Overflowing with information about cognitive therapy, the book also focuses on negative emotions and behavior. Psychologists don't often take their knowledge to the scale Beck does, integrating theory and practice into a view of the world as it is right now -- a world that isn't in very good shape. The path to learned hatred is explained, with numerous examples to help one assimilate the ideas. Anger, peer groups, etc., are handled in detail, and the only lack is a more biological perspective, but that can be found in such books like the Biology of Violence (Niehoff). A fine book, worth reading.
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17 of 22 people found the following review helpful
3.0 out of 5 stars I expected more July 6, 2001
What could be more interesting than a book on violence written by the world's leading psychiatrist? That's what I was thinking when I bought the book. Although Beck made some interesting points, very few were original points that I wasn't already familiar with. The book is a slow read and only moderately interesting. For a much more interesting account of violence, read James Gilligan's book VIOLENCE: REFLECTIONS ON A NATIONAL EPIDEMIC.
Lee J. Markowitz, Ph.D. student in clinical psychology
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4.0 out of 5 stars Appropriate for today August 2, 2013
By Joyce
Format:Paperback|Verified Purchase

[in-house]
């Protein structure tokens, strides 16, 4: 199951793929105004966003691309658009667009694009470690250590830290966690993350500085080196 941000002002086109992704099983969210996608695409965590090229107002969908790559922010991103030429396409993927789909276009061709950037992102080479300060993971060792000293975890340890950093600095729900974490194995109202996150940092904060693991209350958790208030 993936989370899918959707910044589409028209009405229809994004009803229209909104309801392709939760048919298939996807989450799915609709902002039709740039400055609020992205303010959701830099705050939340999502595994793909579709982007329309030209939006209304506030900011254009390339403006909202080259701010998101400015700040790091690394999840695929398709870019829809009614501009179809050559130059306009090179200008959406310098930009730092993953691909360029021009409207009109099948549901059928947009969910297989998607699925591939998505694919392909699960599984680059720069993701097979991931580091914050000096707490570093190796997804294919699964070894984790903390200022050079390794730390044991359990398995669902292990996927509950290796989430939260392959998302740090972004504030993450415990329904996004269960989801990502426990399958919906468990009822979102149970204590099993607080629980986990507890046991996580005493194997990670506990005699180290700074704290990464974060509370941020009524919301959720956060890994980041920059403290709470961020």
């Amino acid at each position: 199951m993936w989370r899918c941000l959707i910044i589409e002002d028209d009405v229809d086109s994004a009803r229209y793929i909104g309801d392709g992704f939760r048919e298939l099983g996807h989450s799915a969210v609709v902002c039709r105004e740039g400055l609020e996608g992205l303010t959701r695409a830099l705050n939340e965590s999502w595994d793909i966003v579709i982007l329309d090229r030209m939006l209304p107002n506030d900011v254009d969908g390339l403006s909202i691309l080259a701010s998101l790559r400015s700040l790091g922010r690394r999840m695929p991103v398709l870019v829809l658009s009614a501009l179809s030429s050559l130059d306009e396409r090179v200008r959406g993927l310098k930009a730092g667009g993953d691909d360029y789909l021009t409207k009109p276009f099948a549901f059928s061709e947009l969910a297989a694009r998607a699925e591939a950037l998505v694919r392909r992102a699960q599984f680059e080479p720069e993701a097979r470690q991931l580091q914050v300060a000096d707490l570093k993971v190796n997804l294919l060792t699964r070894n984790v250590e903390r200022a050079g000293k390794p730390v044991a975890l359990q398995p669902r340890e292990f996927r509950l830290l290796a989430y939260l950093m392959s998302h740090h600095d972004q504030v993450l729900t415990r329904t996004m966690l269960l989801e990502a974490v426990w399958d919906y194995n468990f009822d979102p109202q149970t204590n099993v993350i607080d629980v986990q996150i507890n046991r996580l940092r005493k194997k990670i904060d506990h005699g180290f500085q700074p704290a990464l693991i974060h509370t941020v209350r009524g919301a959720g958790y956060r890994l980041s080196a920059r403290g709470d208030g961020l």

Beck's Cognitive Therapy is a kind of mindfulness that asks one to be aware of subtle thoughts that occur before one reacts to an event or encounter. It calls for recognizing and articulating one's claims, demands, and expectations as a way of discovering the roots of emotions and actions. This book is very appropriate today because Beck not only discusses violence in intimate relationships but collective violence, including the images and misperceptions in war. Beck says: "When people are in an aroused state-for example, the hostile mode-their thinking reverts to the level of a young child. If another person appears to run roughshod over their needs, they relive the old drama: the other person is wrong and bad and is knowingly mistreating me. As a participant in a group, the individual perceives a similar theme in response to a challenge to the group. The members of his group are innocent victims, and the challengers are wrong, bad, and immoral. And as in the medieval morality plays, the sinners must be punished. A similar kind of thinking becomes pervasive throughout a nation when it is infected with war fever." He emphasizes the need to understand the thinking of the aggressor when deciding upon responses; to broaden our perspective to see "alien" people as human, like ourselves; to recognize that biases exist on both sides. In times of conflict, we need to remember that empathy, cooperation, and reason are just as intrinsic to human nature as hostility and violence. Beck uses many historical examples to make his points clear in this thoughtful book.